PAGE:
We live in a time when people routinely live into their 90s. To quote Shia LeBoeuf, "DO IT!"
  6. by   Newgradnurse17
    There's a student on my floor who looks like he should retire. Well into his 60s, and it shows. He's not very good.

    But 37 is not to old at all. In my class there was a lot in that age group or higher. And a lot of nurses I work with did too. And it's worked out well for them.

    Go for it! You've got a good 25 years to work, do it doing something you like.
  7. by   Kallie3006
    Take your moment and shine! I would call and set up an appointment with an academic advisor. When meeting with them they will be able to sit down and "map" out your degree giving you a better idea of the work you will need to do as far as schooling goes. Good luck!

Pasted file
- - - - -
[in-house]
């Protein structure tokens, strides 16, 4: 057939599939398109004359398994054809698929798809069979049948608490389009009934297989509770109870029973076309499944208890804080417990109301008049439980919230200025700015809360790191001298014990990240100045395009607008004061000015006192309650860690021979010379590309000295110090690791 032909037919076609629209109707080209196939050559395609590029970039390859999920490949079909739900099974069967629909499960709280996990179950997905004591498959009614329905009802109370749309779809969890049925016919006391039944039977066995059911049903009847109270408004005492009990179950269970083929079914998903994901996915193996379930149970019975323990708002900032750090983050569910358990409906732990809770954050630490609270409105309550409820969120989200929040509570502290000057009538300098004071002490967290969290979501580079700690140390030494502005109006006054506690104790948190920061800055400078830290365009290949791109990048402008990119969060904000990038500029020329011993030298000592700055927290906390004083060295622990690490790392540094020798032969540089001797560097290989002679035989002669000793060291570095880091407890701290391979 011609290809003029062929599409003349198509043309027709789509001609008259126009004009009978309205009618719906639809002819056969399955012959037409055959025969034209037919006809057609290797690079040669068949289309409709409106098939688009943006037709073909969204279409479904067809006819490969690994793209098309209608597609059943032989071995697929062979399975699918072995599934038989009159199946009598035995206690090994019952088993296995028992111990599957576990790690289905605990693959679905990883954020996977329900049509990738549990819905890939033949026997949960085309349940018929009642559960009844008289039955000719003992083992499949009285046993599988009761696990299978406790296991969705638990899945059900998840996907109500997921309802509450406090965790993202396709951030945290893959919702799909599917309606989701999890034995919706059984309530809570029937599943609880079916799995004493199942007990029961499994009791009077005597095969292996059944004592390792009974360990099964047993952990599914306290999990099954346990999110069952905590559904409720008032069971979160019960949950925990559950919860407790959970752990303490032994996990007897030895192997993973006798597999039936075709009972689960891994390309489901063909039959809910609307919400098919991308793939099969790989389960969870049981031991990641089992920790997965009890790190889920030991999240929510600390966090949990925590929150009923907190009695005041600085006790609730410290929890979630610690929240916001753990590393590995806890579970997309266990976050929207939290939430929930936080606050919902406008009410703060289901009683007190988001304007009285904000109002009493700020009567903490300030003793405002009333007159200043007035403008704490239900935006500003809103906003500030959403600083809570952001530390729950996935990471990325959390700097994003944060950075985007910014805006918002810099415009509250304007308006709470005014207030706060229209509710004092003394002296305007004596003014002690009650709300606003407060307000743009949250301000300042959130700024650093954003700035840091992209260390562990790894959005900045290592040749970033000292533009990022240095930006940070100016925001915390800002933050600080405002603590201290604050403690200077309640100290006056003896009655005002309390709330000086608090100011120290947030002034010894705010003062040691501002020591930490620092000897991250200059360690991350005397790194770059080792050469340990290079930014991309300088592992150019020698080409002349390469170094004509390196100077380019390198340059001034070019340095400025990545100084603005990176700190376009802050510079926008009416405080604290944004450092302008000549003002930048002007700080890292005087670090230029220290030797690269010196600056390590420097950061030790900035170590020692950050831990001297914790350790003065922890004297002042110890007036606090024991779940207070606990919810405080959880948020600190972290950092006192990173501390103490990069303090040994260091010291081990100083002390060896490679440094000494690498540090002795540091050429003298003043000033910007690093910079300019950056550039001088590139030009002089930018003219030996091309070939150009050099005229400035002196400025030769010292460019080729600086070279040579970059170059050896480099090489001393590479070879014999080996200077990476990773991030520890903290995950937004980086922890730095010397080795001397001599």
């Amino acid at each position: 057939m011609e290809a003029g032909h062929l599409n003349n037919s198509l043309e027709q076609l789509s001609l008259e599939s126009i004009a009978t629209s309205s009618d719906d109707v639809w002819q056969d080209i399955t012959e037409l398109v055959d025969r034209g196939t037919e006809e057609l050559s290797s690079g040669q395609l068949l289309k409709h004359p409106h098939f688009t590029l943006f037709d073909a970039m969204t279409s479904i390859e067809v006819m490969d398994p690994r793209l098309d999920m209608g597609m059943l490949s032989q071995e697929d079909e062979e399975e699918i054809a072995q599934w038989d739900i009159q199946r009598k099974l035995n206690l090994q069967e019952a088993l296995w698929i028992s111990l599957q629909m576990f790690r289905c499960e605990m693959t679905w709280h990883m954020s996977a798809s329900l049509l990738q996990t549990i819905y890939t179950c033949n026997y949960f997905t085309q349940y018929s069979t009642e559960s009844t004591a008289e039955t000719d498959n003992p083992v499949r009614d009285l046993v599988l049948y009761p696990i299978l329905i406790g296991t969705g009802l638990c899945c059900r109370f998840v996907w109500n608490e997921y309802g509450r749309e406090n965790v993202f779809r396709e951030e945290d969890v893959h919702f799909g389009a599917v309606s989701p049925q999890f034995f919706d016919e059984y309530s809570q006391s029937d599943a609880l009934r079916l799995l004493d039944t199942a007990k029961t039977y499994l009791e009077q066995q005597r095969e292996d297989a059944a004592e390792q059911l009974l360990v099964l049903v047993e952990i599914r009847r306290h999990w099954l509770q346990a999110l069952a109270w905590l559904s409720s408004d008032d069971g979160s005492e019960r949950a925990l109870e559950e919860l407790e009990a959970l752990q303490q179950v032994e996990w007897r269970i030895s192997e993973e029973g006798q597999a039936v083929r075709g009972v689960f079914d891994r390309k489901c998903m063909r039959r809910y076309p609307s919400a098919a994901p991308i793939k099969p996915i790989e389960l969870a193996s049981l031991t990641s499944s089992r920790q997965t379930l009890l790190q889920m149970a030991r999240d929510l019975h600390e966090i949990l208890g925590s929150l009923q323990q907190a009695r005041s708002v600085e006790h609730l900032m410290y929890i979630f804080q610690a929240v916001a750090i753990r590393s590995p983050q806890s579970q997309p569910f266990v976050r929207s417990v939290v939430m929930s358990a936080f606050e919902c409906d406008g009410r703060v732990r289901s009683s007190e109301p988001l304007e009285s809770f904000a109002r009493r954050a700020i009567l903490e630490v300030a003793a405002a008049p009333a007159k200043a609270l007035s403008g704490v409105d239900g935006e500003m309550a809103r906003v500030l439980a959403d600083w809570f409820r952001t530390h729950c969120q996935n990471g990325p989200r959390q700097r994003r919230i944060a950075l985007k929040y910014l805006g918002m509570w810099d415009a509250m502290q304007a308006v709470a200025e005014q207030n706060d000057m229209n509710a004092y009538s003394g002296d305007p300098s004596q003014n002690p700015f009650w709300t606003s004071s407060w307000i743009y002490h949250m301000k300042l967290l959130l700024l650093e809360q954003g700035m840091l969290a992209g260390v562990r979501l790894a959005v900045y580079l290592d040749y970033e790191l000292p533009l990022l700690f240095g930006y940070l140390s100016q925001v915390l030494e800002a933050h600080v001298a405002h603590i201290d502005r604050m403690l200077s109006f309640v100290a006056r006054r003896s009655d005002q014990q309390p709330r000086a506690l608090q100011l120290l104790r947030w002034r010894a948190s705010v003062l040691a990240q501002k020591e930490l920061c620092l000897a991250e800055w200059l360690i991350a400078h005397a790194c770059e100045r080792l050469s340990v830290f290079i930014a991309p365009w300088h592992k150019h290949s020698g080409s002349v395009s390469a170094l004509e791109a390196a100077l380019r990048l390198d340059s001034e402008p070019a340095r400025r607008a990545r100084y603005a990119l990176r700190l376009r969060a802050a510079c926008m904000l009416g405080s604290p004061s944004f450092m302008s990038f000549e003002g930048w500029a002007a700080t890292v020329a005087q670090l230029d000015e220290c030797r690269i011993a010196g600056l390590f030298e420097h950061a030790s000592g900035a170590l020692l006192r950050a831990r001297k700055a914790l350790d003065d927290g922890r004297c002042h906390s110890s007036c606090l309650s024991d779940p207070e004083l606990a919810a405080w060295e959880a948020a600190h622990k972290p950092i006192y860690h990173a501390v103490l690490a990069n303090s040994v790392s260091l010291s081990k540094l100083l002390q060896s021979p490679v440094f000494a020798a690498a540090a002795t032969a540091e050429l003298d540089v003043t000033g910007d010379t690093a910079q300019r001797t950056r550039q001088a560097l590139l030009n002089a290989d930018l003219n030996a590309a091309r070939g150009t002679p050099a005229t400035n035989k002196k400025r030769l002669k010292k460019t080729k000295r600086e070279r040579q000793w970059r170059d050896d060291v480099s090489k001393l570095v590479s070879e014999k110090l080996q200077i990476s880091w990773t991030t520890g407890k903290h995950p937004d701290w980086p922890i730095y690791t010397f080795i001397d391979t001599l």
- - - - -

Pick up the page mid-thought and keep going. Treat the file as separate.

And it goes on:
8. by   Sour Lemon
    Quote from City-Girl
    You could always start with getting your associate's degree. If you were to go full time, though it's a lot of work, it is possible to complete in 2 years. You could potentially complete your RN by age 40. If you plan on retiring at 65 that would mean 25 years in the profession. It's definitely not too late!
    That may be rarely true ...but most ADN programs have a list of prerequisites that must be completed before you can even apply. Once you apply and get accepted, then your two years start.
    My school required English Comp I, English Comp II, Ethics, Nutrition, Intro to Psychology, Developmental Psychology, Anatomy and Physiology I, Anatomy and Physiology II, Microbiology and Intro to Chemistry. There was also some sort of entrance exam that could create the need for remedial math and/or reading classes if the score wasn't high enough.